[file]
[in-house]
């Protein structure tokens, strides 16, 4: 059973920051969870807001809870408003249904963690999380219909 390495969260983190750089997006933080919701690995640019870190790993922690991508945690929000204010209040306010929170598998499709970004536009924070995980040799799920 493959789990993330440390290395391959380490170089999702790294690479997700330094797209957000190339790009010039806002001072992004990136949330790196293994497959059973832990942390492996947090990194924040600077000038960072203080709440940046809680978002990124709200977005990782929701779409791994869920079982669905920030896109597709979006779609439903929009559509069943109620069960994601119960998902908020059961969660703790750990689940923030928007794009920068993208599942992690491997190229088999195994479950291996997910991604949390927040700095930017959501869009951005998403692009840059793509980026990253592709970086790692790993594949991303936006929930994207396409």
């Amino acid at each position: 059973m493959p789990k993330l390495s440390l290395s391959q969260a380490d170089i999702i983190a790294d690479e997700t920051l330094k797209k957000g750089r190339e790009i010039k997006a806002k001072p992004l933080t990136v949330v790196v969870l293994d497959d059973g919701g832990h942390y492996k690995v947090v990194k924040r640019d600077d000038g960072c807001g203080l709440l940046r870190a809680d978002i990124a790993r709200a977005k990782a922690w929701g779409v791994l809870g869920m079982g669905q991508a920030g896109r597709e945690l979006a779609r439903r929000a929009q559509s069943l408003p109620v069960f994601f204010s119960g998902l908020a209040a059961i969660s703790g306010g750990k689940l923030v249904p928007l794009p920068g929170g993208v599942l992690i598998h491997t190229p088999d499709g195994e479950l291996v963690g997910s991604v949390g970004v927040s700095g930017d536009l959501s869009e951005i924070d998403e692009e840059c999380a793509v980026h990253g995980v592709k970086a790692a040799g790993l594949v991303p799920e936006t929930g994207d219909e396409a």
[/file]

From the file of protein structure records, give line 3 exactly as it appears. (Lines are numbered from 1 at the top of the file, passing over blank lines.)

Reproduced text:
């Amino acid at each position: 059973m493959p789990k993330l390495s440390l290395s391959q969260a380490d170089i999702i983190a790294d690479e997700t920051l330094k797209k957000g750089r190339e790009i010039k997006a806002k001072p992004l933080t990136v949330v790196v969870l293994d497959d059973g919701g832990h942390y492996k690995v947090v990194k924040r640019d600077d000038g960072c807001g203080l709440l940046r870190a809680d978002i990124a790993r709200a977005k990782a922690w929701g779409v791994l809870g869920m079982g669905q991508a920030g896109r597709e945690l979006a779609r439903r929000a929009q559509s069943l408003p109620v069960f994601f204010s119960g998902l908020a209040a059961i969660s703790g306010g750990k689940l923030v249904p928007l794009p920068g929170g993208v599942l992690i598998h491997t190229p088999d499709g195994e479950l291996v963690g997910s991604v949390g970004v927040s700095g930017d536009l959501s869009e951005i924070d998403e692009e840059c999380a793509v980026h990253g995980v592709k970086a790692a040799g790993l594949v991303p799920e936006t929930g994207d219909e396409a």